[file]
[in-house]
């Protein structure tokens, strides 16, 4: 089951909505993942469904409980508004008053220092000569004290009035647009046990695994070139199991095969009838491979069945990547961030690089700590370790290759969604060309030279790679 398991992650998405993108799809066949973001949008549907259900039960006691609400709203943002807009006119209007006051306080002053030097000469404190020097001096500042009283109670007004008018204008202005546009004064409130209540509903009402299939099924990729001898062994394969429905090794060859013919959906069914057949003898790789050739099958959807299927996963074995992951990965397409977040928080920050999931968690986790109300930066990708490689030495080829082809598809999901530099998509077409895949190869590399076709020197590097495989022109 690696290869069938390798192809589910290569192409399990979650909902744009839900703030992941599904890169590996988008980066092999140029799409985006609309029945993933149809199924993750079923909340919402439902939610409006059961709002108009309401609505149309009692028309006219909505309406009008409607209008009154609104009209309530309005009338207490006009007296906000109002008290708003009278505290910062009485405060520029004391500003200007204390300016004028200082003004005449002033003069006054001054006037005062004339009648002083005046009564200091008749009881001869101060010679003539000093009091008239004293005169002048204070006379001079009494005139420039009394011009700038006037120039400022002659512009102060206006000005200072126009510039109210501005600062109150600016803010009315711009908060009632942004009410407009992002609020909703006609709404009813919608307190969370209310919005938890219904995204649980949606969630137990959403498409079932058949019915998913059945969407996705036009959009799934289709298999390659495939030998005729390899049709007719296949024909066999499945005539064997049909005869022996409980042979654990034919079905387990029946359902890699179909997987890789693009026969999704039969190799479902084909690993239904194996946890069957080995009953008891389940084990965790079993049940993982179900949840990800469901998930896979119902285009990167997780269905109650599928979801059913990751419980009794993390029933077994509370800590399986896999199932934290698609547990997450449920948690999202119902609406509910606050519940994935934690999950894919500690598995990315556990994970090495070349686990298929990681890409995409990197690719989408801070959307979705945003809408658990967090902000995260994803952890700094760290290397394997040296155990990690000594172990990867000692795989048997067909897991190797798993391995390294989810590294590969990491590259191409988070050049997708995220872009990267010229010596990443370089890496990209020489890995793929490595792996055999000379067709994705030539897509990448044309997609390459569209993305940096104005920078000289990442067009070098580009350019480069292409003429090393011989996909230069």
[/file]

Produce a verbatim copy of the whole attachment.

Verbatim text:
[in-house]
């Protein structure tokens, strides 16, 4: 089951909505993942469904409980508004008053220092000569004290009035647009046990695994070139199991095969009838491979069945990547961030690089700590370790290759969604060309030279790679 398991992650998405993108799809066949973001949008549907259900039960006691609400709203943002807009006119209007006051306080002053030097000469404190020097001096500042009283109670007004008018204008202005546009004064409130209540509903009402299939099924990729001898062994394969429905090794060859013919959906069914057949003898790789050739099958959807299927996963074995992951990965397409977040928080920050999931968690986790109300930066990708490689030495080829082809598809999901530099998509077409895949190869590399076709020197590097495989022109 690696290869069938390798192809589910290569192409399990979650909902744009839900703030992941599904890169590996988008980066092999140029799409985006609309029945993933149809199924993750079923909340919402439902939610409006059961709002108009309401609505149309009692028309006219909505309406009008409607209008009154609104009209309530309005009338207490006009007296906000109002008290708003009278505290910062009485405060520029004391500003200007204390300016004028200082003004005449002033003069006054001054006037005062004339009648002083005046009564200091008749009881001869101060010679003539000093009091008239004293005169002048204070006379001079009494005139420039009394011009700038006037120039400022002659512009102060206006000005200072126009510039109210501005600062109150600016803010009315711009908060009632942004009410407009992002609020909703006609709404009813919608307190969370209310919005938890219904995204649980949606969630137990959403498409079932058949019915998913059945969407996705036009959009799934289709298999390659495939030998005729390899049709007719296949024909066999499945005539064997049909005869022996409980042979654990034919079905387990029946359902890699179909997987890789693009026969999704039969190799479902084909690993239904194996946890069957080995009953008891389940084990965790079993049940993982179900949840990800469901998930896979119902285009990167997780269905109650599928979801059913990751419980009794993390029933077994509370800590399986896999199932934290698609547990997450449920948690999202119902609406509910606050519940994935934690999950894919500690598995990315556990994970090495070349686990298929990681890409995409990197690719989408801070959307979705945003809408658990967090902000995260994803952890700094760290290397394997040296155990990690000594172990990867000692795989048997067909897991190797798993391995390294989810590294590969990491590259191409988070050049997708995220872009990267010229010596990443370089890496990209020489890995793929490595792996055999000379067709994705030539897509990448044309997609390459569209993305940096104005920078000289990442067009070098580009350019480069292409003429090393011989996909230069």